Why the U.S. subprime auto market is geared for failure

Since 2008 when the world was faced with the Global Financial Crisis, reform was implemented and banks became regulated by the government to avoid, or at the very least off-set, such an economic downturn in the future. However the international scale of the Crisis, with Wall Street being the epicentre, meant that not everyone was restricted to new rules.

The U.S. overtime recovered from the GFC, however the housing bubble was one thing and it also seems to have slowly resurrected in the form of the subprime auto market. Subprime borrowers (people who have a greater chance of defaulting) after buying a new vehicle in the U.S. are paying astronomical figures to get wheels on the road as there is no degree of separation between the car yard and financiers, but the loan agreements are untenable. The vicious cycle of loan repayments and repossession is once again facing the U.S., but the question is; how do we avoid another GFC as a result of inflated vehicle loans?

The answer, unsurprisingly, is complex with numerous variables. The concern is the lack of regulations that American lenders face – it is a distinct possibility that the bubble may burst once again as it appears geared for failure. However, the biggest problem we face here in Australia is that the crisis may affect the market and be brought over to our shores.

According to the S&P Global Market Intelligence, looser credit standards after several years of low losses (i.e. 2010-2013), in addition to heightened competition, and lower recovery rates on defaulted loans may contribute to higher losses.

However, some lenders are countering these effects by reducing origination volume and moving up the credit spectrum. But, the net loss rate seems to be mimicking the 8.63% (2008) and 9.39% (2009) figures at the height of the GFC and has now spiked at 7.28% in 2016 after a period of much lower records.

Not only have large mainstream subprime lenders increased their maximum loan term to 75 months, but others have extended their loan term to 72 months from 60 months. This ultimately means a lower repayment schedule for borrowers, but a higher interest paid by the close of the loan. Is this really attainable for lenders and borrowers alike, especially when financing an older vehicle to begin with? Generally, the optimal loan term is between 24 and 48 months, however, longer loan terms can mean increased delinquencies at the backend of loan contracts.

Losses are partly to blame because lenders in the U.S. are repossessing more often from defaulted borrowers, selling them and recycling the asset back into their own auto yards, which in turn means that less money is being returned on the securitised loan.

As the creditworthiness of borrower’s declines, we can see a spike in defaults and unfortunately, unstable lending business practices in the U.S. market. Banks seem to be pulling back, and taking their place are the new players with looser lending standards who notoriously approve almost anyone who applies.

The Federal Reserve Bank of New York noted in November 2016 that delinquency rates of auto loans were increasing. A Liberty Street Economics report analysed that data, which revealed some advanced deterioration in the performance of subprime auto loans.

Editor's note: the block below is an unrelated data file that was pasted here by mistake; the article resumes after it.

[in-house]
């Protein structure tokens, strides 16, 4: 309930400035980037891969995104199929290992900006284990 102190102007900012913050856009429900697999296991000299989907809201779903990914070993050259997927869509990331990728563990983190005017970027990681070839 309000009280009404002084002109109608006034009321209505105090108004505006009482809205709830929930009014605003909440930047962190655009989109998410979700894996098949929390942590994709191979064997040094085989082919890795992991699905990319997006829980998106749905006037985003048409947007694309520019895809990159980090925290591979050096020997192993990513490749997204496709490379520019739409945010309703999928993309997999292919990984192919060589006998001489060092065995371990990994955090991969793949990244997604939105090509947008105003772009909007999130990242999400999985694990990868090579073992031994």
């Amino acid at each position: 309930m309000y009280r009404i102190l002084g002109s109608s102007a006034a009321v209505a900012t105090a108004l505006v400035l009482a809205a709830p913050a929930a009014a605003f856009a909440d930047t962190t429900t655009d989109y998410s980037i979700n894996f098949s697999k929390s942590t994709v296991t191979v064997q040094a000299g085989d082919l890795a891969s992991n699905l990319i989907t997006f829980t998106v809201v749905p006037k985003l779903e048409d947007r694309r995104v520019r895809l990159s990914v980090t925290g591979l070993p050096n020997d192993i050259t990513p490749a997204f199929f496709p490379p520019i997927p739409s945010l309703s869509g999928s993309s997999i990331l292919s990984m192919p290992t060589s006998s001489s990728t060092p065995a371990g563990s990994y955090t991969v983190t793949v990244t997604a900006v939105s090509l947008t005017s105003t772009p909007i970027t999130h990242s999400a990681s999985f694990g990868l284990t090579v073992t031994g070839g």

“This translates into a large number of households, with roughly six million individuals at least ninety days late on their auto loan payments,” the report said.

Time and time again, we hear of horror stories in the U.S. of fraudulent loan applications that are lodged in a desperate bid for a vehicle and only 6 months down the track are untenable for the borrower to continue to repay. Lenders then repossess, and the borrower is back to square one as the cycle continues.

The Massachusetts Attorney General Maura Healey launched an investigation into the unfair securitisation practices in the subprime auto loan market, which was settled for US$22 million in March this year in an attempt to combat “fraud dealers” who plague the auto industry in the U.S. This matched with a borrower’s change in attitude on defaulting leading to the death of good credit, the U.S. auto loans market looks to repeat the mistakes of the past for lenders who engage in these duteous practices.

We are fortunate in Australia to have strict guidelines imposed on lenders with a responsible lending protocol in place. Finance One, the wholly owned subsidiary of Investors Central, is a secured vehicle loan company which takes into heavy consideration an applicant’s capacity to repay at the time of the application through to the end of the loan term. The average loan term is just 41 months, and all clients pay principal and interest from day one.

By following the responsible lending obligations as set out in the National Consumer Credit Protection Act 2009, Australian lenders are able to avoid irresponsible approvals that have seen the U.S. subprime auto market decline.

A responsible lender must make reasonable inquiries about a consumer’s financial situation, and their requirements and objectives; take reasonable steps to verify the consumer’s financial situation; and make a final assessment about whether a credit contract is ‘not unsuitable’ for the consumer. Historically through the application of these practices, Finance One averages 1 in 5 loan settlements. Therefore 4 out of 5 applicants don’t make it through.

The lack of proactive legislation in the U.S. following the GFC could be to the detriment of the global economy. Now, as the hyperinflation of loan approvals in the U.S. begins to decline due to the lack of returns, we expect to see a downturn and potential ripple effect as the market appears geared for failure. Being a responsible lender ensures you gear your client for success by helping them through the loan repayment process and taking a compassionate approach to lending.

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